Clear (infertile) eggs are as fresh and as clear at the end of incubation as on the day of laying. They carry no odour at any stage when broken open and show no blood vessel activity when candled.
Eggs in which the embryo has died are usually darker in colour with dark streaking present. Will emit a foul odour when opened and reveal blood rings and other signs of a dead embryo.
Physically examine the cock bird for signs of failed breeding conditions such as obesity, weight loss or illness. These symptoms could be the cause of clear eggs.
The testicle enlarges ten-fold as the wild cock budgerigar is stimulated into breeding condition by the onset of suitable climatic conditions. The wild budgerigar has evolved over three million years to breed on the run, and in doing so, has survived the harsh conditions of arid inland Australia. In the wild, breeding activity may terminate (the testicle decreases in size to a minute inactive organ) in a matter of a few days when conditions become unsuitable. This phenomenon may occur with the captive budgerigar. Cock birds may suddenly “fall out” of breeding condition when the environment becomes unfavourable for breeding. When breeding, the cock budgerigar needs three times more energy during the pairing process and up to ten times more energy when feeding young. In the breeding cabinet the budgerigar requires even more energy to feed its young. When a depletion of energy occurs, the cock bird will quickly lose breeding condition and also the ability to fertilise eggs.
Processes that inhibit the cock to access and utilise this energy, such as obesity, disease and poor nutrition, will result in clear eggs. Cocks who are obese become infertile and do not come into breeding condition. Those carrying disease will be more at risk to lose this breeding condition during an energy drain and any subsequent stress of pairing. Male fertility in the budgerigar stud can often be improved by the addition of quality protein, vitamins and energy feed supplements.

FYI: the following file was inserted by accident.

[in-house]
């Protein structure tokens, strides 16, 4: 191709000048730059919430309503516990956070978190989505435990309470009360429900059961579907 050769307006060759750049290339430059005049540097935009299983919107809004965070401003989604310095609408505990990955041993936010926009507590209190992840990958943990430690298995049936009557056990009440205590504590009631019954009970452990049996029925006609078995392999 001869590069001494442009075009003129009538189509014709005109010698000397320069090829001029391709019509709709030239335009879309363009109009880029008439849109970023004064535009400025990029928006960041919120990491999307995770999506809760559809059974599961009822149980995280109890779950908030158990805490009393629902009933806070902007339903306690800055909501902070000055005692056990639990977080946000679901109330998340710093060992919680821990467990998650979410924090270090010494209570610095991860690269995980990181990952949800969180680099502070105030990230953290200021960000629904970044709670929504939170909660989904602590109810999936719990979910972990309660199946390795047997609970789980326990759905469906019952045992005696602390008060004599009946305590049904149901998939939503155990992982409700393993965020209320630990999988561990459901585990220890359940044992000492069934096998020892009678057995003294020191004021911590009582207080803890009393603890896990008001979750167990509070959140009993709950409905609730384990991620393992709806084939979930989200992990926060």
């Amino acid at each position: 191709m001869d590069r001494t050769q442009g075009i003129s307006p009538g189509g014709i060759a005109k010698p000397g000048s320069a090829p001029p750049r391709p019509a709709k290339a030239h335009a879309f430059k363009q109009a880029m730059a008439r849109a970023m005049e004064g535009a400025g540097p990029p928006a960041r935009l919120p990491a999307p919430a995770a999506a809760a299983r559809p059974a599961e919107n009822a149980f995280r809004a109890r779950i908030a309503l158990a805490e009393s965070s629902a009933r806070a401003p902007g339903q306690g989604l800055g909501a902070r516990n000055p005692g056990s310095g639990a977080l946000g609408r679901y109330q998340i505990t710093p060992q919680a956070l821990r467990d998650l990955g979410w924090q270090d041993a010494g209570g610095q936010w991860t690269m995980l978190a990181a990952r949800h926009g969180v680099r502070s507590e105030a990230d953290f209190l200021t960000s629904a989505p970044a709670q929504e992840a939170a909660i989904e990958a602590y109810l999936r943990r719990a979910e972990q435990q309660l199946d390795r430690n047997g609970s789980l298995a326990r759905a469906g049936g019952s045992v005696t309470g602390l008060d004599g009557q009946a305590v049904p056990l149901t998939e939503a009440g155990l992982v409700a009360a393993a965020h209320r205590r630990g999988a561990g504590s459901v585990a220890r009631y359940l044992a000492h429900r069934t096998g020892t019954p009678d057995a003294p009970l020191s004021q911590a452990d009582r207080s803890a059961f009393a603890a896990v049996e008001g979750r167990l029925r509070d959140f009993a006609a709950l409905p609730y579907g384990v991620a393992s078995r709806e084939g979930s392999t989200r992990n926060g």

Other causes of clear eggs
Inbreeding is also a common cause of infertility in cock birds. Male fertility is more hereditary than female fertility and sterility is passed down in the genes from father to son. An unrelated and proven fertile cock should be introduced when a high level of cock related infertility is experienced in an inbred line of birds. There is also a very close relationship between sterility and nutrition. Excessively long or thick feathers around the vent (buff feathered vents) are a common cause of male infertility, as they prevent the passage of sperm into the cloaca of the hen. These feathers should be clipped short with a sharp pair of scissors prior to pairing.
Solutions for individual breeding cages with infertility
The high incidence of sterile cocks and infertile hens in the very best quality show birds is often genetically linked. Purchase the lesser quality but more vital brother or sister of a lifeless champion because they will be of the same gene pool. It would be advisable to breed from these lesser birds because they will inevitably breed more offspring and the progeny will in turn be more fertile.
Trim excessive feathers around the vent.
Use nutritional and health supplements to bring the cocks and hens into peak breeding condition.
Solutions for a high incidence of infertility
Adjust the time breeding commences. Start breeding after the shortest day of the year or at the beginning of autumn. Do not breed when it is very cold or hot.
- Identify health problems and “cleanse” the stud with a pre-breeding health programme. When a widespread infertility problem occurs, seek veterinary help to identify and eliminate diseases such as French Moult, Megabacteria, Chlamydiosis, E.coli and Strep. infections.
- Fortify the diet to lift the overall nutritional status of the flock.
- Change the breeding strategy. “Outcross” when weak lines and inbreeding result in cock or hen infertility.